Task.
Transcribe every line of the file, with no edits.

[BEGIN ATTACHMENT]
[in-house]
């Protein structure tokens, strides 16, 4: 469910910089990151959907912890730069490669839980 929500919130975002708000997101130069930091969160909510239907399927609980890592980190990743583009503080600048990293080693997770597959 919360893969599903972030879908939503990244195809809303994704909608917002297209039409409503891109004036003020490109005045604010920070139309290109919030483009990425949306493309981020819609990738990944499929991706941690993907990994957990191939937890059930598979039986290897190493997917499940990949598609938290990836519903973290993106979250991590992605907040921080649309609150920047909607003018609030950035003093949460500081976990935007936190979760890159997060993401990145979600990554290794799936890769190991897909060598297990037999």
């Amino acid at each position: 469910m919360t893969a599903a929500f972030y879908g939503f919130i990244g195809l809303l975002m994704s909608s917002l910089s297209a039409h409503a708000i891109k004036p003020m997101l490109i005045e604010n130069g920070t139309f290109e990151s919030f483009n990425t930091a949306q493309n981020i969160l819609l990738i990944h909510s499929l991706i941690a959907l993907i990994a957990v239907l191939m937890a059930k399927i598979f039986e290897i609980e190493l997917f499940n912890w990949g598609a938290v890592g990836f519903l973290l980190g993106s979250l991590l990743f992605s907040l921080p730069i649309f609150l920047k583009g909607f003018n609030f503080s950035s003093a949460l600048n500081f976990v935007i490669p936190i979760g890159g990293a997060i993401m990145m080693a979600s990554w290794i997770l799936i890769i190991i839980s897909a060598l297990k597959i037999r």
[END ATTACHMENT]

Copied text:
[in-house]
């Protein structure tokens, strides 16, 4: 469910910089990151959907912890730069490669839980 929500919130975002708000997101130069930091969160909510239907399927609980890592980190990743583009503080600048990293080693997770597959 919360893969599903972030879908939503990244195809809303994704909608917002297209039409409503891109004036003020490109005045604010920070139309290109919030483009990425949306493309981020819609990738990944499929991706941690993907990994957990191939937890059930598979039986290897190493997917499940990949598609938290990836519903973290993106979250991590992605907040921080649309609150920047909607003018609030950035003093949460500081976990935007936190979760890159997060993401990145979600990554290794799936890769190991897909060598297990037999």
């Amino acid at each position: 469910m919360t893969a599903a929500f972030y879908g939503f919130i990244g195809l809303l975002m994704s909608s917002l910089s297209a039409h409503a708000i891109k004036p003020m997101l490109i005045e604010n130069g920070t139309f290109e990151s919030f483009n990425t930091a949306q493309n981020i969160l819609l990738i990944h909510s499929l991706i941690a959907l993907i990994a957990v239907l191939m937890a059930k399927i598979f039986e290897i609980e190493l997917f499940n912890w990949g598609a938290v890592g990836f519903l973290l980190g993106s979250l991590l990743f992605s907040l921080p730069i649309f609150l920047k583009g909607f003018n609030f503080s950035s003093a949460l600048n500081f976990v935007i490669p936190i979760g890159g990293a997060i993401m990145m080693a979600s990554w290794i997770l799936i890769i190991i839980s897909a060598l297990k597959i037999r």